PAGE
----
Thursday, March 1, 2012
And so I decided to Google myself. To my amazement, there is an abundance of me. And we all do the same stuff. We blog, we link, we network, and we post bad pictures of ourselves. In an instant I learned as much about strangers as I know about my loud colleague in the office next door.
I suppose that to many people, especially those heavy into IT, this is business as usual. No big deal. And though I could probably make that point too, I fear that I would miss the big picture in the process of my attempt.
Coinciding with Google’s announcement to streamline their privacy practices today and amid questions about how much Apple knew before it was reported in The New York Times that users of Apple’s mobile devices may have allowed apps on their iPhones, iPads or iPods that can gain access to their contact lists, without clear permission, or access their pictures, without a clear disclosure, a good deal of criticism has been publicized regarding privacy issues. And not just here, but also abroad, Fox News and various outlets are reporting an uproar over the handling of search results, the compilation of data and even concerns about Street View mapping. What will become of this is hard to say, but Google and Apple are big targets.
Lost under the radar, however, is the already in place disregard to our daily privacy that we have grown accustomed to and either brush off or accept.
As for me, sometimes I pose or smile into security cameras that I pass by on a daily basis, especially when their locations are meant to be deceptive or they are hidden behind tinted glass. And even though I have the GPS locator on my phone set to 911 only, I am quite confident that I’m tracked regularly by my bread crumb of activities and triangulation. Employers track us, marketers track us, parents, spouses, plus hackers and creeps can track us too. And I presume that eavesdropping will occur on most unsecured wireless networks. I suppose the only tools left at my disposal are my settings, changing of passwords and my attention to at risk pathways.
But the allure of technology is a magic potion and we are easily lulled into a stupor by its utility. We hardly ever miss a call. We connect across networks, communities, countries and continents in an instant. We can do it from our homes, offices, café’s, or the front seat of our cars before heading into Dunkin Donuts. We download books in a flash. We play multiple games with multiple players. We text, we share, we post, we comment, we search, we plan, we bank and we rely on our gadgets.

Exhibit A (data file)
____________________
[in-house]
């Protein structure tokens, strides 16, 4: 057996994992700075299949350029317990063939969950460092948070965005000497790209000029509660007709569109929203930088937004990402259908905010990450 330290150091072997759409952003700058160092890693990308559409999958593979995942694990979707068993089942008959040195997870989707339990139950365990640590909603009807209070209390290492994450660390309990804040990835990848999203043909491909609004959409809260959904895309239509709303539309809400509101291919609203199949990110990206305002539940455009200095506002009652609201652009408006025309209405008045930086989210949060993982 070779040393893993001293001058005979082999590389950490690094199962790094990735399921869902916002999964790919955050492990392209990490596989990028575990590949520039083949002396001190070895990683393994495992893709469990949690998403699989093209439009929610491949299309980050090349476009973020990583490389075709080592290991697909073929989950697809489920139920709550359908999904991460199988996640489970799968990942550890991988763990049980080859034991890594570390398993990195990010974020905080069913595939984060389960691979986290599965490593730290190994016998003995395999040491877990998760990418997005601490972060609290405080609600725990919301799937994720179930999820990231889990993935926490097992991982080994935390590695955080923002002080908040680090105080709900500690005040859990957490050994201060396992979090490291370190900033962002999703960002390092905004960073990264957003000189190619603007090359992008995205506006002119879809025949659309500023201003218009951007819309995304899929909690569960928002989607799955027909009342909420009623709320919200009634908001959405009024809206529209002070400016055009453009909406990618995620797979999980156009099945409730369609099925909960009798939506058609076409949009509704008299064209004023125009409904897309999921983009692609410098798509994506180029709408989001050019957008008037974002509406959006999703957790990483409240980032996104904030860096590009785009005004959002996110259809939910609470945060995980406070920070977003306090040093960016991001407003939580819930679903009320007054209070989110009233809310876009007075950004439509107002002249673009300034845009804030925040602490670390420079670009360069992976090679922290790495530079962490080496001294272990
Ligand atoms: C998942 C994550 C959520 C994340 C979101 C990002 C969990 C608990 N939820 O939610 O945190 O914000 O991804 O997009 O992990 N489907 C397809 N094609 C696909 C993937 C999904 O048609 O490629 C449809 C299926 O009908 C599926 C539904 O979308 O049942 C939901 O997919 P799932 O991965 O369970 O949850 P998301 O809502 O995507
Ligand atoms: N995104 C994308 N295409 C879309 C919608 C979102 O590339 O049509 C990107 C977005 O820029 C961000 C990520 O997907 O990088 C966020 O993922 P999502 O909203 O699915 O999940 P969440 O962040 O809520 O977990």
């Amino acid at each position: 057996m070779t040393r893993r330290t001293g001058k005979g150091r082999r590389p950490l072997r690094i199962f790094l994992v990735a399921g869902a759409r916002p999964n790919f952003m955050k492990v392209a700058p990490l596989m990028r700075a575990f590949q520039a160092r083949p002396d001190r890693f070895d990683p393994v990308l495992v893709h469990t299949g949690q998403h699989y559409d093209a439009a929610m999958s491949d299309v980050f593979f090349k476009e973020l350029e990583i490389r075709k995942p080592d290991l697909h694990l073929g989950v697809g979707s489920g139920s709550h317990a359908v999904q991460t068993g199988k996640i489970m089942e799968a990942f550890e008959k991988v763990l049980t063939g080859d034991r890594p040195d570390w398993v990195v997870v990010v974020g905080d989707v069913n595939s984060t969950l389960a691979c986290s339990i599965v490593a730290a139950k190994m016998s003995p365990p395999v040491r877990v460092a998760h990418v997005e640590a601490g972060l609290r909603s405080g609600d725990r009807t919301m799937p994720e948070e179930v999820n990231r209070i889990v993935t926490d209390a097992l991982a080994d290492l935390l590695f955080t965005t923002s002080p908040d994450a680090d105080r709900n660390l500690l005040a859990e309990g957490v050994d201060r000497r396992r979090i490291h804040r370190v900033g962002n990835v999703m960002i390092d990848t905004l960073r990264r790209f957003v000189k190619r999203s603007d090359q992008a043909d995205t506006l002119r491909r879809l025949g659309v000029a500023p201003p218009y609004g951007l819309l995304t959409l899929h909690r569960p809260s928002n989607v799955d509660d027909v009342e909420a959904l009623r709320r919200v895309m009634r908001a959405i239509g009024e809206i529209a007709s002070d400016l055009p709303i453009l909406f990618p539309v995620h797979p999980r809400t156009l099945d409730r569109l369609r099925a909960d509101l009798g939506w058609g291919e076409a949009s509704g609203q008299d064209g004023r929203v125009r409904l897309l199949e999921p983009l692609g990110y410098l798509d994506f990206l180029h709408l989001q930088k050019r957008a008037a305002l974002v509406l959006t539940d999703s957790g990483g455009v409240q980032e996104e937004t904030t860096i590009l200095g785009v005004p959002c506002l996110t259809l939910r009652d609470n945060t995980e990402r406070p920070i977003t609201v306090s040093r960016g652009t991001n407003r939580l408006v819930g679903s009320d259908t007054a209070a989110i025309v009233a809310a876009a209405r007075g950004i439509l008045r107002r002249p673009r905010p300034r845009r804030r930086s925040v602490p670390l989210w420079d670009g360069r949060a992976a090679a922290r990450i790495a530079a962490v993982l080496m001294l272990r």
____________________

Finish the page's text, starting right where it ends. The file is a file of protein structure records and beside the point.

Our gadgets though only have a vested interest in efficiency. And that is why I cringe when we don’t pay attention to privacy. No one cares about your privacy if you don’t—it’s lost in a click.
Yet I am continuously reminded that evidently we don’t care and so maybe Google, Apple or anyone else can have at the taking. On any given day, and particularly last Tuesday, I can overhear a railroad passenger’s conversation with a registrar office well enough to plainly know his name, D.O.B., Social Security number, cell number and home address. And I didn’t flinch when, while making a call, I asked a business associate ‘how are you?’ and the reply was, ‘good, I’m taking a s#!+’ (and obviously taking pride in always being connected). Akin to that, while using the men’s room at a conference center, it wasn’t the first time I began to wonder if the person sidling next to me at the urinal was holding his Smartphone at an odd angle because he forgot his reading glasses or if he was playing around in camera mode.
The big picture beckoned is that there is someone scarier than a Facebook addict who wants to Google everyone. And that is a lost-his-own-privacy executive who may one day be standing next to me, PDA in one hand, taking a pee with the other and perhaps gets an idea to do more than just Google everyone, if you know what I mean.
© 2012 Christopher’s Views